Interview with Women and Sports

06/05/2014 15:16


Rowena de Belligny – Triathlon


1. Tell us more about yourself and three words that best describe you.

Organised. Determined. Mummy.

I am a Triathlete and a full time working Mummy. I am focused and driven at work and in my training, I am determined. I strive to do my best in everything that I start and get great satisfaction from pushing through my perceived limits. I am also a loving mother to two boys!

We don’t have a car, so we cycle or run everywhere. Family, colleagues and friends nicknamed me ‘Iron Mummy’, for being ‘hard core’ and managing to fit so much into each day.
I am British, but we now call Singapore home. I love to train in Singapore’s year round, warm climate!

I have been a runner for more than 25 years, but only since moving to Singapore did I take up triathlon. Our young sons love living here; they spend a lot of time outside with my husband, swimming, cycling and playing in the warm weather. I cycle to work most days and sometimes I run in. It saves time – it’s faster than the bus and that means I get about 100 km a week extra in the saddle – every little bit helps!

2. What are some activities you do during your free time?

I don’t really have any free time! When I am not doing either (or several simultaneously) training, work, commuting, eating or sleeping, I spend time with my children.

3. When did you start going for triathlons? What is it about participating for a triathlon that attracts you?

After having my second son, I decided that I wanted to try triathlons. I had always been a runner and I cycle a lot, mainly as a form of cheap (and free) transport, and I had done a bit more swimming than usual during my pregnancy. About 3 months after giving birth, I bought a bike. There were many comedic moments (for others) as I was getting used to the clipless pedals – falling off when stationary, at traffic lights, in front of doors and gates. My hips and knees were bruised and scratched for most of the first few weeks, but eventually I got the hang of it.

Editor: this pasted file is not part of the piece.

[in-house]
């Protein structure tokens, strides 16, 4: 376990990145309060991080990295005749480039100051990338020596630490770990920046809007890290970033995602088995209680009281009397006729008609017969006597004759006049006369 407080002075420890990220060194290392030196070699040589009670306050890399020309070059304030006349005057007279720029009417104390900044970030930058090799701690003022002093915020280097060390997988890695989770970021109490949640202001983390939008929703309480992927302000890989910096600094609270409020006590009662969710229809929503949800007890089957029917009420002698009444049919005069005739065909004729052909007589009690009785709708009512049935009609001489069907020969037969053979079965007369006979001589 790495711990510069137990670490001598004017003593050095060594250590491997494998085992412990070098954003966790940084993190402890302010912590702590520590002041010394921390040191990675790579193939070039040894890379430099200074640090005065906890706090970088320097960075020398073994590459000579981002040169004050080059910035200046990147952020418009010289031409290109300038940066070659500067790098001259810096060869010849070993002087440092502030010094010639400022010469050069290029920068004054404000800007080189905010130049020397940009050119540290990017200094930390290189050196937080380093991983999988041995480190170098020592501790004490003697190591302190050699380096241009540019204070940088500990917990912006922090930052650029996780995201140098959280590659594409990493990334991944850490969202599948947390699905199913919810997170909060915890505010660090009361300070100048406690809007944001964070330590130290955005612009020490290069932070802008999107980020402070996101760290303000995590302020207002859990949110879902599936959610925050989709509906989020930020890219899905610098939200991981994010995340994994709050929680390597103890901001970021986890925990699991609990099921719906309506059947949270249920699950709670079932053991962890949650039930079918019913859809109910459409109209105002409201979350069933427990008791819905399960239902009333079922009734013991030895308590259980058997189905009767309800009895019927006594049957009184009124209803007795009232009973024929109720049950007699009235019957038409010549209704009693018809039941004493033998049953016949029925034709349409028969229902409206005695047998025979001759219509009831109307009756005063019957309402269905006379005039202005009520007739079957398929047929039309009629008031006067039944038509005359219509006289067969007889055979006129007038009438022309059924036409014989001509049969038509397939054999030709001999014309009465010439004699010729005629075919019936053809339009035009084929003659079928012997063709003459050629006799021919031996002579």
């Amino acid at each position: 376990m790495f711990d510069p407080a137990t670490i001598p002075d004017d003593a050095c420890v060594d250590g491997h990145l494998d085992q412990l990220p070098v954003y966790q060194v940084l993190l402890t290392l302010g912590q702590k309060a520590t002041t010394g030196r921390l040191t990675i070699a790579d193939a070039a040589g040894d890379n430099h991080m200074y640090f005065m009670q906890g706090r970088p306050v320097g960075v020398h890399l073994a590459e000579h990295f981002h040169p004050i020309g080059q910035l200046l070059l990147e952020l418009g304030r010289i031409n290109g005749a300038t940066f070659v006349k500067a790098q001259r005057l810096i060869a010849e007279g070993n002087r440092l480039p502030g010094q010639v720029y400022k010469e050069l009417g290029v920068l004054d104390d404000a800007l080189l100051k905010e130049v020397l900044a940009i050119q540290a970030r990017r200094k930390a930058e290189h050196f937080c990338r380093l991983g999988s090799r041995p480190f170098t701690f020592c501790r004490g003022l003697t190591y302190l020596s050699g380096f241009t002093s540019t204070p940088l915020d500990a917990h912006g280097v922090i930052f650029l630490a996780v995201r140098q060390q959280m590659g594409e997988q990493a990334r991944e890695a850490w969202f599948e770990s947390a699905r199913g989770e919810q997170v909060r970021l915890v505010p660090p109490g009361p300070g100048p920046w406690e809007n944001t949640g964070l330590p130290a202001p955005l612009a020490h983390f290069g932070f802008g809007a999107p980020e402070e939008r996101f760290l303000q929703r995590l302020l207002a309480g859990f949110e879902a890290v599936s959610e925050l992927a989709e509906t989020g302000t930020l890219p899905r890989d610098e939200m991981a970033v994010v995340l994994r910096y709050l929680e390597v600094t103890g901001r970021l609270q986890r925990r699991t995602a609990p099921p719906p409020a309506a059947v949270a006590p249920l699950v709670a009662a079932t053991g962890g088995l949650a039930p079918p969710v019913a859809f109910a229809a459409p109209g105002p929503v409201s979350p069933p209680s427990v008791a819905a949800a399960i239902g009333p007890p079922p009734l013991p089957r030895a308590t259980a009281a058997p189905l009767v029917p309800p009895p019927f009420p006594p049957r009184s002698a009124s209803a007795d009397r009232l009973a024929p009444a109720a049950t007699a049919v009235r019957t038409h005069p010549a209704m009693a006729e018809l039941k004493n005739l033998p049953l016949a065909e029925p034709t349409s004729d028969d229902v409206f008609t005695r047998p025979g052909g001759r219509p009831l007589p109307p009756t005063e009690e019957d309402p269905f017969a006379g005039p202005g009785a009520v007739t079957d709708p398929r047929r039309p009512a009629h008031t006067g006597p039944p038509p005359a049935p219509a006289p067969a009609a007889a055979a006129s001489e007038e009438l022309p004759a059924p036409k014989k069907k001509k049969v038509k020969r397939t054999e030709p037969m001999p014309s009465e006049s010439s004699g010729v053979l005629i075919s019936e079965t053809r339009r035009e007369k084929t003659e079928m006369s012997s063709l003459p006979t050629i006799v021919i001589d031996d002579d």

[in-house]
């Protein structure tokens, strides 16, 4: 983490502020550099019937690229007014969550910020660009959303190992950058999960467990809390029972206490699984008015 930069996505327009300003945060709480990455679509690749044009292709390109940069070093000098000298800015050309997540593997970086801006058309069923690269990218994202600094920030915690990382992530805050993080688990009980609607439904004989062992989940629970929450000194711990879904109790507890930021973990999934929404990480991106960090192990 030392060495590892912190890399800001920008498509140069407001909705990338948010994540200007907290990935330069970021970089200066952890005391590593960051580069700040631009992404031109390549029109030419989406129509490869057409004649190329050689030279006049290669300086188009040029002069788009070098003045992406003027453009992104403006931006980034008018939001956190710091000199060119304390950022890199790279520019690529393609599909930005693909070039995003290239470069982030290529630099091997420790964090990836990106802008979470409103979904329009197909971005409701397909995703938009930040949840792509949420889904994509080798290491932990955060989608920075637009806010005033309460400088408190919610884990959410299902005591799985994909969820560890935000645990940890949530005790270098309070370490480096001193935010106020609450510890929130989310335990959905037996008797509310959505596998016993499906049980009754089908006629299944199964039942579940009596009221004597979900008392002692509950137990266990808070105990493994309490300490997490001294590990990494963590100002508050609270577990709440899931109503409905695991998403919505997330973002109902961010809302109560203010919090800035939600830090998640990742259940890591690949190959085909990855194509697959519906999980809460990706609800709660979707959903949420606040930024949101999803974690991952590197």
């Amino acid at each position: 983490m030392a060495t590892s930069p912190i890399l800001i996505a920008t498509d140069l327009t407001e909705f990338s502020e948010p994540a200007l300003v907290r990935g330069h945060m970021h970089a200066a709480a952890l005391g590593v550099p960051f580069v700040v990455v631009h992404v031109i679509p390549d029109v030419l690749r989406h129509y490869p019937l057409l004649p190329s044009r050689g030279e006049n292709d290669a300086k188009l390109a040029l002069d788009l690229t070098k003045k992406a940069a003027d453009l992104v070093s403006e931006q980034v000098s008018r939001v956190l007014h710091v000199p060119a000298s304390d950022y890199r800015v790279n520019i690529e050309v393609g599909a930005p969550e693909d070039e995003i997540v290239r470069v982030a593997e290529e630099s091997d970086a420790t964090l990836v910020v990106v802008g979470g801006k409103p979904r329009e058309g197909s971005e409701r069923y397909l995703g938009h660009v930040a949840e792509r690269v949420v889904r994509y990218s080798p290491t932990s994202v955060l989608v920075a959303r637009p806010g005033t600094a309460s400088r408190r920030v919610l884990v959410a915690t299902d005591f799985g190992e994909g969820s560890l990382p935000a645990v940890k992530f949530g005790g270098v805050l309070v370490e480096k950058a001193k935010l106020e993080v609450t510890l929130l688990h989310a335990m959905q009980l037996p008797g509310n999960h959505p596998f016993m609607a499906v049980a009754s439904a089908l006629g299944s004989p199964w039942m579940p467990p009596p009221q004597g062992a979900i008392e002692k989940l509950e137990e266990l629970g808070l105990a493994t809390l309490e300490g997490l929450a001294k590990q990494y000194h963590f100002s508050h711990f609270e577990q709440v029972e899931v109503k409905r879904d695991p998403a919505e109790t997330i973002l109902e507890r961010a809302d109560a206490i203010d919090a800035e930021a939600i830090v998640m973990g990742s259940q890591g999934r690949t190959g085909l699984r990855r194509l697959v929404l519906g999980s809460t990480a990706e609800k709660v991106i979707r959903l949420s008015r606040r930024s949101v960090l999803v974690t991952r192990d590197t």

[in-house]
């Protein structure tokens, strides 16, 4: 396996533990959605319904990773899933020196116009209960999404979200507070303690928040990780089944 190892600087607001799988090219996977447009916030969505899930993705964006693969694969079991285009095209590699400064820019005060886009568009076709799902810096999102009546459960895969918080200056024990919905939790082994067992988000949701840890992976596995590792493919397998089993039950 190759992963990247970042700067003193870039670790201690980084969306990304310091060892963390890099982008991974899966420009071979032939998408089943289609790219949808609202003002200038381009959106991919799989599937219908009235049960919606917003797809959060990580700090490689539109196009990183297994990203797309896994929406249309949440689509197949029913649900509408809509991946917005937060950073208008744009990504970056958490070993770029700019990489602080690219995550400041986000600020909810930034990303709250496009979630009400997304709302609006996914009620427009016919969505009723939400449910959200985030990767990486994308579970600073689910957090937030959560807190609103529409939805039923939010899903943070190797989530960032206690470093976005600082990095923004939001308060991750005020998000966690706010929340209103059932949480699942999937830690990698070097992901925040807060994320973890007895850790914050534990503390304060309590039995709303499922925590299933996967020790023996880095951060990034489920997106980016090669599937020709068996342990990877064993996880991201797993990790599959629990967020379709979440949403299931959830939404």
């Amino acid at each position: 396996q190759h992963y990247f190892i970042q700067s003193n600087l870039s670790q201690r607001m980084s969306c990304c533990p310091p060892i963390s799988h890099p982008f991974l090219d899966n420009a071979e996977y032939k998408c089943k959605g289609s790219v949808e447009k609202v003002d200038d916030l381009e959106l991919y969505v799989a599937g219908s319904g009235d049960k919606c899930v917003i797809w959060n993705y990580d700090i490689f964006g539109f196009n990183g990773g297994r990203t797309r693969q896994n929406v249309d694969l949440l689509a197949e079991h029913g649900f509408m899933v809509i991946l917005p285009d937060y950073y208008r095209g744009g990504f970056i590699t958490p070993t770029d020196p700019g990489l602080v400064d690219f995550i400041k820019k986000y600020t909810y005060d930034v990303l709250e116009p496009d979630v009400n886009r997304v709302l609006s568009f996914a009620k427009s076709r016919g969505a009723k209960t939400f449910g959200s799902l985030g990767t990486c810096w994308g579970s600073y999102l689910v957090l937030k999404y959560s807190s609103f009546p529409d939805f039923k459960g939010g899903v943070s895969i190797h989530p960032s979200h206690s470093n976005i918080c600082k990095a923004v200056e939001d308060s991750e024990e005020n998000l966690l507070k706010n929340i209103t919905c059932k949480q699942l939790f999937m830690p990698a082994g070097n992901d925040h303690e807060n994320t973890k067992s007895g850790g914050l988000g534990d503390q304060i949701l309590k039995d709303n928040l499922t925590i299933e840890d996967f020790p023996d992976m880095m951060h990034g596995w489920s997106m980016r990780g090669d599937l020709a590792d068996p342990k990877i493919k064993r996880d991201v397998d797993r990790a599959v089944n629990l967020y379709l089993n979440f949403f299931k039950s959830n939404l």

When I went back to work, I cycled to work 3 days a week carrying my breast pump in my backpack and going as fast as I could in the evenings so that my pots of frozen milk were still frozen when I arrived home!

My first triathlon was in January 2013. By the end of 2013, I had won races, came second in my first Ironman 70.3 race, been offered the opportunity to race at the world championships and started training with a structured, heart rate based programme.

I love triathlons because you can really do a lot and get in great shape but because there is more variety and the stress is not always on the same part of the body, I find I get injured less than when I was only running. The other reason I love a triathlon is the people. A triathlon is a very friendly and open sport, and the triathletes really support each other. I have met some really great people since I got involved!

4. How do you prepare yourself (in terms of trainings) for each of the races that you have participated in?

I follow a training program designed by Journey Fitness Company based on heart rate zones. The most important thing for me is consistency. Since I have been training with heart, my injury and illness rates have plummeted. I am sure that this is because I have reliable data to tell me when I should be pushing harder, to ease off, or even to have a rest day.
I usually train for a total of between 6 and 11 hours spread over 6 days a week. I also cycle or run to work most days.

5. Do you have any specific diet plans to follow prior to the race day?

I try to eat well all the time, lots of fresh fruit and vegetables, not too much meat and not too much sugar.

Prior to race day, I try to eat how my body is used to being fed – similar foods, similar timed meals and snacks. Sometimes I may top up a little extra with multivitamin supplements and definitely ensure I am very well hydrated.